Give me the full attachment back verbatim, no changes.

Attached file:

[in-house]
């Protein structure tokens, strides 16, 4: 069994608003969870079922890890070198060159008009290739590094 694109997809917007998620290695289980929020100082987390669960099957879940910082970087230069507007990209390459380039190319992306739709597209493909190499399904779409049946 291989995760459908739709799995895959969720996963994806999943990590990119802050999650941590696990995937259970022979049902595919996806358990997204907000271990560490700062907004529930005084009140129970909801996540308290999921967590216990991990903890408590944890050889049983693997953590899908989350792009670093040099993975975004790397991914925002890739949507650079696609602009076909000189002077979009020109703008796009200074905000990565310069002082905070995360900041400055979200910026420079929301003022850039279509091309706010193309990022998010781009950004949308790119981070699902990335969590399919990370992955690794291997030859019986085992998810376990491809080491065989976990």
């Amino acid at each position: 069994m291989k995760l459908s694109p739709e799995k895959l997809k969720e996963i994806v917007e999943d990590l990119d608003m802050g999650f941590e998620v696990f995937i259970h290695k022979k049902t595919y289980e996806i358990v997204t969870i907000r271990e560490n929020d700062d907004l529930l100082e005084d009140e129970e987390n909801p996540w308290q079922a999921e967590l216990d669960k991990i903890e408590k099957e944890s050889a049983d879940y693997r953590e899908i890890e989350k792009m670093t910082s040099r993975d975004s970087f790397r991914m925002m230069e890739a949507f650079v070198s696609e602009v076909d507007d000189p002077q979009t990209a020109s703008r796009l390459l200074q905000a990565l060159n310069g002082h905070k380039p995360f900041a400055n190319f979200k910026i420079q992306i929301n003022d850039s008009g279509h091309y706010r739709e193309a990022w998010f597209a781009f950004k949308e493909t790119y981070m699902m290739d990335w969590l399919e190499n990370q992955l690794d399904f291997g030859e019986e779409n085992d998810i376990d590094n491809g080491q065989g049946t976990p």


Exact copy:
[in-house]
């Protein structure tokens, strides 16, 4: 069994608003969870079922890890070198060159008009290739590094 694109997809917007998620290695289980929020100082987390669960099957879940910082970087230069507007990209390459380039190319992306739709597209493909190499399904779409049946 291989995760459908739709799995895959969720996963994806999943990590990119802050999650941590696990995937259970022979049902595919996806358990997204907000271990560490700062907004529930005084009140129970909801996540308290999921967590216990991990903890408590944890050889049983693997953590899908989350792009670093040099993975975004790397991914925002890739949507650079696609602009076909000189002077979009020109703008796009200074905000990565310069002082905070995360900041400055979200910026420079929301003022850039279509091309706010193309990022998010781009950004949308790119981070699902990335969590399919990370992955690794291997030859019986085992998810376990491809080491065989976990």
């Amino acid at each position: 069994m291989k995760l459908s694109p739709e799995k895959l997809k969720e996963i994806v917007e999943d990590l990119d608003m802050g999650f941590e998620v696990f995937i259970h290695k022979k049902t595919y289980e996806i358990v997204t969870i907000r271990e560490n929020d700062d907004l529930l100082e005084d009140e129970e987390n909801p996540w308290q079922a999921e967590l216990d669960k991990i903890e408590k099957e944890s050889a049983d879940y693997r953590e899908i890890e989350k792009m670093t910082s040099r993975d975004s970087f790397r991914m925002m230069e890739a949507f650079v070198s696609e602009v076909d507007d000189p002077q979009t990209a020109s703008r796009l390459l200074q905000a990565l060159n310069g002082h905070k380039p995360f900041a400055n190319f979200k910026i420079q992306i929301n003022d850039s008009g279509h091309y706010r739709e193309a990022w998010f597209a781009f950004k949308e493909t790119y981070m699902m290739d990335w969590l399919e190499n990370q992955l690794d399904f291997g030859e019986e779409n085992d998810i376990d590094n491809g080491q065989g049946t976990p």